The Role of Transportation in the Industrial Revolution: A Comparison of England and France

By Rick Szostak | Go to book overview

CHAPTER TWO

English and French
Transport Compared

The main purpose of this chapter is to show that England in the late eighteenth century possessed a far better transport system than France. Since France is considered to have been England's closest rival at the time, the implication is that England had the best transport system in Europe, and thus the world. As I will be comparing both road and water transport facilities, I shall first establish that before the coming of the railway, road and water transport systems served different purposes and were both needed by industrialists. A brief survey of the rest of the world will show that no other country could possibly have rivalled England in terms of either water or land transport.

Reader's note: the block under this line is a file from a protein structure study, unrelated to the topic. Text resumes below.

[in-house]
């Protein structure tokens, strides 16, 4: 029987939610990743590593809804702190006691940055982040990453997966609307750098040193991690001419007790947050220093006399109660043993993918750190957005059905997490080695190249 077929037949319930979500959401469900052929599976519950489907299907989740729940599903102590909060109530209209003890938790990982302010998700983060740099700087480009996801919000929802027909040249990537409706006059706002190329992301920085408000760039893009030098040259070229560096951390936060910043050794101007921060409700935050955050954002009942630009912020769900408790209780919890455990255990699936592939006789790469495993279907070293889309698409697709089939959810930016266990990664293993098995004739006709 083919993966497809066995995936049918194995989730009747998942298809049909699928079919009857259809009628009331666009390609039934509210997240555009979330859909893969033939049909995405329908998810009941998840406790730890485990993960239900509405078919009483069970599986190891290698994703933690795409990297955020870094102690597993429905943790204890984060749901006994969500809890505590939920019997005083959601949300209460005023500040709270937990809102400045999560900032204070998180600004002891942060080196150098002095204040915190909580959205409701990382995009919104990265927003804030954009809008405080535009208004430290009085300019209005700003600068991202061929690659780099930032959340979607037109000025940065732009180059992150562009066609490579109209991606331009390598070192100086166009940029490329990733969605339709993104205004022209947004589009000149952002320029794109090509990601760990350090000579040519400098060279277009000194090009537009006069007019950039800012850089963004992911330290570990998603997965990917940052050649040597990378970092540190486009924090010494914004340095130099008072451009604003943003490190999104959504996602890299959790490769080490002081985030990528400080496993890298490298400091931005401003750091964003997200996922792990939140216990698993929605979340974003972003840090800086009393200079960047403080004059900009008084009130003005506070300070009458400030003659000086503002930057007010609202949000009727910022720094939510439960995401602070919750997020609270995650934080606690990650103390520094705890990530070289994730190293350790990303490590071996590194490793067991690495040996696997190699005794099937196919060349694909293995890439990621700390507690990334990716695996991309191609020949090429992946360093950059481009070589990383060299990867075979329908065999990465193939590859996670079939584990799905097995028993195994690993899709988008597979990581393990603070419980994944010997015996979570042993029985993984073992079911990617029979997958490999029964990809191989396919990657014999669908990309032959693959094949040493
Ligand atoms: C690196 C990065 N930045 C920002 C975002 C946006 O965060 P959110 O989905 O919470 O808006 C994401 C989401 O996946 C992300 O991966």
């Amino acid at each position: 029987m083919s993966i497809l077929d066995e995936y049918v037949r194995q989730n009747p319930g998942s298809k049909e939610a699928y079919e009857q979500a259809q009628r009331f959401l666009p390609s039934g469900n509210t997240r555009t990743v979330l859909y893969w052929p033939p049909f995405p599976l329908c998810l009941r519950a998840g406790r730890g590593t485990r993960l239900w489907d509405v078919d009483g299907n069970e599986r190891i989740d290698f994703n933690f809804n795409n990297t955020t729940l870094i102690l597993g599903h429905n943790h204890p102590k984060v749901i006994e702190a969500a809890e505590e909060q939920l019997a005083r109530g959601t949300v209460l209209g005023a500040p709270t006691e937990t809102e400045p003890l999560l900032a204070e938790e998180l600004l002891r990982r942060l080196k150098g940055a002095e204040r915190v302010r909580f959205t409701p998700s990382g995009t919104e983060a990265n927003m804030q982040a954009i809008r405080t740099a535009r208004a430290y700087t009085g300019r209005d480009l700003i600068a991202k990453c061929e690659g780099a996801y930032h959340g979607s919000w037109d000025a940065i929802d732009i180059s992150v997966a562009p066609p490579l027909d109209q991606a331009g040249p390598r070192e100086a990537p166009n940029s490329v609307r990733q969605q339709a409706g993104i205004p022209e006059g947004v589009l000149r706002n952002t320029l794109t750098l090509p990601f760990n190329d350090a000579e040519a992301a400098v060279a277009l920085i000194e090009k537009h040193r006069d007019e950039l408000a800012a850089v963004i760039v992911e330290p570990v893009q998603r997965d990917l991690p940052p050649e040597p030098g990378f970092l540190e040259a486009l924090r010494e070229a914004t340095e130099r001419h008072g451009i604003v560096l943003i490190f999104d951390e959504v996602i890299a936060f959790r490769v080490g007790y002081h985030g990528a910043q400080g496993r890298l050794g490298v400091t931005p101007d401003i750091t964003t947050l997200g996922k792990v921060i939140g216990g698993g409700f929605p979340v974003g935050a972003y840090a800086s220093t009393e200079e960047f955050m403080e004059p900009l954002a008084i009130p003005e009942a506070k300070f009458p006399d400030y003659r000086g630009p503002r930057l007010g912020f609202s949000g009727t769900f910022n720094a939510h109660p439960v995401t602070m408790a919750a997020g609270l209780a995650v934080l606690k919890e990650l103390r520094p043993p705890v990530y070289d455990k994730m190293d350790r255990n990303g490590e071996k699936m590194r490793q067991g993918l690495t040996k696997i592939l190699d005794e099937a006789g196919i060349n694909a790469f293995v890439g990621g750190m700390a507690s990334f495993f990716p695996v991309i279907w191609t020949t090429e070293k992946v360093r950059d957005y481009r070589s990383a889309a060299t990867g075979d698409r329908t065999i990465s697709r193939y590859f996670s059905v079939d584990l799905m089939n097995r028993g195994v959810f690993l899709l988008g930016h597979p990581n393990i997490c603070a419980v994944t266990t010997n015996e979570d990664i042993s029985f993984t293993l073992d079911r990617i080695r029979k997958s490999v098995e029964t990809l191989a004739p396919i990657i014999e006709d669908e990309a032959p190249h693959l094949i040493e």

My comparison of English and French transportation focuses on length and quality of waterways and roads, speed of travel, reliability and professionalism, ability to transmit information, and cost of transport. I also look at other indicators of transport quality: traffic, regional specialization, and methods of distribution. Since France displayed great regional diversity in both transport and industrialization, I will look briefly at northeastern France to see how it compares with the rest of France on the one hand, and with England on the other.

I shall not delve deeply into the historical development of English and French transport systems. A number of detailed studies are listed in the bibliography for the interested reader. However, I do consider the historical question of why England developed such a superior system, since the question will naturally be asked by those who accept the main thesis of this work.


THE NEED FOR BOTH ROAD
AND WATER TRANSPORT

With the advent of the railway, the world acquired a form of transport that could handle low-cost, high-bulk goods and high-cost, low-bulk

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